The prevalence of rebellious experience Balswick & Macrides (1975) asked 400 college students: …how rebellious as teenagers had you felt toward parents & other authorities? 1 in 5 (20%) said `very’ or `extremely’ only 14% of males & 21% of females said `not at all’
Cultural exemplars (?) – a random sample 2011 UK riots; Occupy London 2011-12; Gezi Park, 2013; Tiananmen Square, 1989; Poll Tax Riots – 1990 & 1381 (Peasant’s Revolt); Greenham Common Women’s Peace Camp 1982/84; Femen; Pussy Riot; Protestant non-conformism 1555, in E15,18 executed; the Venetian interdict 1605-7; whistle blowing; The Origin of Species; lower case & ee cummings; the blank page in `Tristram Shandy’ (1759); gorilla gardening; dissent & the DSM5; Robert Edwards, IVF pioneer; H-Block hunger strikers; Emmeline Pankhurst; Vivien Westwood; Kurt Cobain; John McEnroe; Erdem Gunduz; Voltaire; Nelson Mandela
Theoretically understanding the antecedents of rebelliousness Socio-situationally (interpersonally): models of social influence (Kelman; Deutsch & Gerard; Milgram) Developmentally (ontologically): models of attachment (Bowlby; Ainsworth) Personality (dispositionally): models of individual differences (Costa & McCrae) Phenomenologically (experientially): models of motivation (Apter)
Attachment difficulties defined Recurrent difficulties forming and maintaining emotionally close & trusting relationships with others
What we did, in short… Self-report questionnaire measures of : …Proactive & reactive rebelliousness (DVs) …Attachment style in adulthood (IVs) …Recalled parenting style (IVs) …Demographic information (IVs) Respondents: 35 women, 45 men, (18-50 yrs; mean = 25 yrs., sd 7.45)
A bit more re the measures DVs: Social Reactivity Scale – Rebelliousness ( proactive & reactive) (McDermott & Apter, 1987) IVs: Revised Adult Attachment Scale (comfortable with closeness; can depend on others; fear of abandonment) (Collins, 1996) Parental Style (indifferent; abusive; controlling) (Parker et al, 1997) Family Relationships in Childhood Q’nnaire (antipathy; neglect) Questionnaire Version-3 derived from the `Childhood Experience of Care & Abuse interview’ – CECA; Bifulco, 2011)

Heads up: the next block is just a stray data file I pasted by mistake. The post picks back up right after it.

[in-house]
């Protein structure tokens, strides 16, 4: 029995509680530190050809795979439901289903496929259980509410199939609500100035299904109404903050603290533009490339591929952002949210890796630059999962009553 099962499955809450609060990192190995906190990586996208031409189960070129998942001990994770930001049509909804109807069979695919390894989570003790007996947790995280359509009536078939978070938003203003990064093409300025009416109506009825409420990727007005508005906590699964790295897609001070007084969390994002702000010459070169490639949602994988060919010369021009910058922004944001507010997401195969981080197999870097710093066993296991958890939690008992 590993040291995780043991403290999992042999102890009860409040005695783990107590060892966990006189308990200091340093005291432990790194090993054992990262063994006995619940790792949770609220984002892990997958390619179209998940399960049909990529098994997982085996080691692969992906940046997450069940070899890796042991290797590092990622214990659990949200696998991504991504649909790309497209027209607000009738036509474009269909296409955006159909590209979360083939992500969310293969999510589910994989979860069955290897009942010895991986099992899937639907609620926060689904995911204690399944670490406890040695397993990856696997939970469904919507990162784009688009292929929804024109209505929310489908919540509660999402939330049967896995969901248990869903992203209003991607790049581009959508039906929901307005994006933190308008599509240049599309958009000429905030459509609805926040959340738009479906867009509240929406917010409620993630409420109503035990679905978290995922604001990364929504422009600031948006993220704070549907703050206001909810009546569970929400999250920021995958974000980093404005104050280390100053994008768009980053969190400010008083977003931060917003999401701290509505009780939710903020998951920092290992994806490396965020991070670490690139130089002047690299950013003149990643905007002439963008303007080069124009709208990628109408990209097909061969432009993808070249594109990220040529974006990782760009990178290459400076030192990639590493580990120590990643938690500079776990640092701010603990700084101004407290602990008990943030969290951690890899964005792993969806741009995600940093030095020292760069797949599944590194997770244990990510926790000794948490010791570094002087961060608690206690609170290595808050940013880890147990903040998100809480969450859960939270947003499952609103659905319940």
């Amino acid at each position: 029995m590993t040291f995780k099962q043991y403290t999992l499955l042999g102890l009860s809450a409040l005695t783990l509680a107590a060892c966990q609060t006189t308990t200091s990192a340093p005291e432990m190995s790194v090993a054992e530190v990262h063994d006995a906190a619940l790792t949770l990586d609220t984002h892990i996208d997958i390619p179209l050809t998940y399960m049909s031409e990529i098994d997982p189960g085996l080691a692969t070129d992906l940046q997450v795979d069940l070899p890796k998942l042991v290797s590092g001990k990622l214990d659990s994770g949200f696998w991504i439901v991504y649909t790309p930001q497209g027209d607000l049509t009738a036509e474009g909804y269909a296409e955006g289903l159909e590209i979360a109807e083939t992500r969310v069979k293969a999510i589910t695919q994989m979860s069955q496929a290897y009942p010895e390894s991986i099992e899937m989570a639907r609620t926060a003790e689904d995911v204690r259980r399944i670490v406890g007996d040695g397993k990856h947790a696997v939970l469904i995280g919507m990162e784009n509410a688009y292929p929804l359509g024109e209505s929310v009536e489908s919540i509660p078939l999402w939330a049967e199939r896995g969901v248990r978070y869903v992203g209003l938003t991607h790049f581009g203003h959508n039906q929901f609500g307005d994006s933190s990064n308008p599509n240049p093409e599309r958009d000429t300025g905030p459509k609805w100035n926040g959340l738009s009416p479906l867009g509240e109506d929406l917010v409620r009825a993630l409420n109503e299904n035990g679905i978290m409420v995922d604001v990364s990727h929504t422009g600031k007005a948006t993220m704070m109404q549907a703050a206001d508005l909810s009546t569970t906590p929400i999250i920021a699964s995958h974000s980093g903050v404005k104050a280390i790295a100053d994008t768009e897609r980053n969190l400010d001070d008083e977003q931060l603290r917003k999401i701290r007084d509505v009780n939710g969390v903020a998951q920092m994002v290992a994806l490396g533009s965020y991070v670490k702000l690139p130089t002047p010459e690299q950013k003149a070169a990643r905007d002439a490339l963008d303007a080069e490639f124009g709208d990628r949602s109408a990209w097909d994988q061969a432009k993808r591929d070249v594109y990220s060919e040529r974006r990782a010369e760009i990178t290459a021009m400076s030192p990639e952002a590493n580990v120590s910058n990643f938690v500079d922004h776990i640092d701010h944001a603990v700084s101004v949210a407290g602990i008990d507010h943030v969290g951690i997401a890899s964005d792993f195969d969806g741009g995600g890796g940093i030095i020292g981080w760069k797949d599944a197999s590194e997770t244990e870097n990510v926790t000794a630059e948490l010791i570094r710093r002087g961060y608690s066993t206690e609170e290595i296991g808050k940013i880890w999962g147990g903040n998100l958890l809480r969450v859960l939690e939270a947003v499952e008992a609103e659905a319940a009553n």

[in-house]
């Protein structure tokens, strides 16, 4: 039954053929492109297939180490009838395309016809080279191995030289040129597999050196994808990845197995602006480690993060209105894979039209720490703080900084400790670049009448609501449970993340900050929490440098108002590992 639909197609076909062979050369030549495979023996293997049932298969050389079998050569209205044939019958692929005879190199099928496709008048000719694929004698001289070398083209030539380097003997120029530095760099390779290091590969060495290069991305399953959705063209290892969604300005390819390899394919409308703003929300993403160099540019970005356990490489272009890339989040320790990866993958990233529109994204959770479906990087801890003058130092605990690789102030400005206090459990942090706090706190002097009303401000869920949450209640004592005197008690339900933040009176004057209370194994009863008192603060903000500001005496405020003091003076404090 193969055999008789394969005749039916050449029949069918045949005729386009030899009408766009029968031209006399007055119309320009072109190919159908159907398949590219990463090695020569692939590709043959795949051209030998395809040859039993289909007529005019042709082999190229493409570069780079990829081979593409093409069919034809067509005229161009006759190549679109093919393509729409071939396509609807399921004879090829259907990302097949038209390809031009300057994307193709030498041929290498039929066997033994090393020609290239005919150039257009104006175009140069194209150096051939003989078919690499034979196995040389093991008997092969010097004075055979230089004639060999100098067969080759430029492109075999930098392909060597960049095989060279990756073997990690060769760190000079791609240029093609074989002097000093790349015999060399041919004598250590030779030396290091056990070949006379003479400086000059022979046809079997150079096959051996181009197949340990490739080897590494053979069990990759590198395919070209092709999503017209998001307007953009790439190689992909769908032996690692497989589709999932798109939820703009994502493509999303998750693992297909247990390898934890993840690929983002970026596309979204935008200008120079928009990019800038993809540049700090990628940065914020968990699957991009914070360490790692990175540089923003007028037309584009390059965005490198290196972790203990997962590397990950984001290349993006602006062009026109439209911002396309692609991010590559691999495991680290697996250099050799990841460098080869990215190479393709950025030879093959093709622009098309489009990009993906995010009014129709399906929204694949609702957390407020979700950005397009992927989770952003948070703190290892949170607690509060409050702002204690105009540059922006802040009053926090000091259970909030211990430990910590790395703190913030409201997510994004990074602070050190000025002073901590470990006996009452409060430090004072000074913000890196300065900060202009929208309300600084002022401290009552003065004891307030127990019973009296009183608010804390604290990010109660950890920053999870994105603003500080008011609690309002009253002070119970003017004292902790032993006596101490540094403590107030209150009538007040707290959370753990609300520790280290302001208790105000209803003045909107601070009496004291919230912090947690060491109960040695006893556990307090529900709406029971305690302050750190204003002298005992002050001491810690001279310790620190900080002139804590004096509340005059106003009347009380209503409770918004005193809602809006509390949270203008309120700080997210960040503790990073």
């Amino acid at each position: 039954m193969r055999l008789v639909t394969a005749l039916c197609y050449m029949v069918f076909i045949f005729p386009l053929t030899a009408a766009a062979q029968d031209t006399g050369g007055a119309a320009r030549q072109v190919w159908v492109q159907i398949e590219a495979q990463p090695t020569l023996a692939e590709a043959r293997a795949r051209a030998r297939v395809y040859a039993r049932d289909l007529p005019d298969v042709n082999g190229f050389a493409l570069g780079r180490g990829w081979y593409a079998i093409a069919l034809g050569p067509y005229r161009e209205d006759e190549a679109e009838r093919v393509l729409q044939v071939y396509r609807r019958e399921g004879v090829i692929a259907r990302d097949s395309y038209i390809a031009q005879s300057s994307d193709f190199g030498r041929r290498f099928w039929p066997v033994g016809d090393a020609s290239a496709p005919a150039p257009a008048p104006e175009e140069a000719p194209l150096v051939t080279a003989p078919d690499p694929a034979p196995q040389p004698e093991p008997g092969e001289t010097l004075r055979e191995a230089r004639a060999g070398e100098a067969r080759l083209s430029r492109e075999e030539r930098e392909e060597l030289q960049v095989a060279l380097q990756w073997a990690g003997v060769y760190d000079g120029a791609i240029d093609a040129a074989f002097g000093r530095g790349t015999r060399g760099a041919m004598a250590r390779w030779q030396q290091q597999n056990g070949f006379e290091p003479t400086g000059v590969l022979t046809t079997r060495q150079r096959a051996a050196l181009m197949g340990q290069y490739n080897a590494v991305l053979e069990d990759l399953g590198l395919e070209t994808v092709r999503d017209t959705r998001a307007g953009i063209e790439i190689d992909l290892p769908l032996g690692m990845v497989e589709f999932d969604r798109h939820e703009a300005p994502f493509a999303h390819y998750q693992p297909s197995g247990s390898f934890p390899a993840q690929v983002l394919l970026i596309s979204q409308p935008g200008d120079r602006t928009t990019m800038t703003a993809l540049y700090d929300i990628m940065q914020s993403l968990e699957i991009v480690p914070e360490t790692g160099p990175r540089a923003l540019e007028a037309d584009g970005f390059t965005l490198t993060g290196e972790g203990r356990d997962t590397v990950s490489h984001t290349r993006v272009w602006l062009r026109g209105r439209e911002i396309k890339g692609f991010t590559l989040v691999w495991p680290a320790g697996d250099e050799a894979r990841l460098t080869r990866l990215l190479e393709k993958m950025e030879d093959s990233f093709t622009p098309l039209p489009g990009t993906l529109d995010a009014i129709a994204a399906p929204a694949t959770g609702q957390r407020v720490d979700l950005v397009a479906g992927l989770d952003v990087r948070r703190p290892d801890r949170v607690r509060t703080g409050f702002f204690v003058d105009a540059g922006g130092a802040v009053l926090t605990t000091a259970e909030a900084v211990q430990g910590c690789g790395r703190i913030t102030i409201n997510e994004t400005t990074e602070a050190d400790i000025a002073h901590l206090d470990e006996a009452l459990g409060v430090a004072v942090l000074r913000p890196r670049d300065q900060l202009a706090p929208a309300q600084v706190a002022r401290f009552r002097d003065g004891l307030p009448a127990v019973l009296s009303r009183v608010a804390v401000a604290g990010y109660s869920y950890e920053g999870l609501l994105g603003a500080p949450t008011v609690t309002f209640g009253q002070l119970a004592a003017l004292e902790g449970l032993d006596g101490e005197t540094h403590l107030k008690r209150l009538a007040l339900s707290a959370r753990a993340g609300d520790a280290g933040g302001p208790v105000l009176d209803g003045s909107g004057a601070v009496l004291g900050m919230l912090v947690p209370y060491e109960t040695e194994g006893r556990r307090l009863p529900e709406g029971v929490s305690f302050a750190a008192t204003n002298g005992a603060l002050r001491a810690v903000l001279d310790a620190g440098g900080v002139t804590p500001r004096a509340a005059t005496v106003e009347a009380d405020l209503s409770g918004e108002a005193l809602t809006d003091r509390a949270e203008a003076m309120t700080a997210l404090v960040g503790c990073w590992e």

Example questionnaire items Indifferent: s/he was uninterested in me… Abusive: made me feel unsafe… Over controlling: over controlling of me… Antipathy: did not like me as much as my brother/sister.. Neglect: leave me unsupervised before I was 10 years old…
F indings: re attachment 1. Self-reported parental neglect is independently associated with feeling uncomfortable with closeness & intimacy (`insecure attachment’) 2. Being uncomfortable with closeness & intimacy independently of other variables correlates with proactive and reactive rebelliousness
Findings: re parenting 1. Retrospective reports of maternal & paternal `neglect’ independently covary with proactive & reactive rebelliousness 2. Maternal indifference independently covaries with reactive rebelliousness 3. Paternal indifference, and abusive parenting style are independently associated with self- reported proactive rebelliousness in adulthood
Conclusions 1. Parental neglect & indifference are forms of childhood adversity that constitute antecedents of both the sensation seeking form of rebelliousness (proactive) & the disaffected form (reactive) in adulthood. 2. Such adversity also is related to feelings of discomfort in adult relationships which in turn may also fuel nonconformity in adulthood.
Broader context & implications These findings are similar to those of Bifulco and others re the relationship between childhood experience of care & abuse (CECA) and measures of antisocial behaviour The pervasiveness of childhood adversity is concerning since it may underpin a concomitant prevalence of disaffection, `trait’ rebelliousness and antisocial behaviour in adulthood
Illustrating the pervasiveness of childhood adversity Bifulco (1994) randomly sampled 300 mothers from GP registers in north London. She asked them whether they had experienced any one of three kinds of abuse before the age of 17: neglect, physical, or sexual abuse. 29% (nearly 1 in 3) reported having experienced one of these three forms of adversity before age 17. Bifulco found such adversity was associated with double the chance of depression in adult life. WHO (2013): 1 in 3 women abused by partner
The Big Question Does parental neglect and indifference in childhood in part fuel readiness to cross the line between engaging in legitimate protest against unjust authority versus engaging in unprincipled and sometimes unlawful acts of ‘oppositional’ behaviour? … a longitudinal study is needed!
So, impacts, policy & where to `nudge’? Support for active parenting – Sure Start Parentline – for those blessed & blasted in equal measure Early education – disseminating the enormity of Thorndike’s `Law of Effect’ Evidence-based support for volatile partnerships (eg the Gottman Institute) Employers supporting `work/family’ balance Reducing inequality (as after Wilkinson) Valuing `psychodiversity’ (see next slide)
Prologue to this tale of rebelliousness Rebelliousness/conformity is not a `Good/Bad’ dichotomy Getting stuck in one or other state is a Bad Idea Moving flexibly between these two and other states is a Good Thing (ie mental health) and is… `psychodiversity’
…hopefully we are not in a conceptual hole but it is time to stop digging …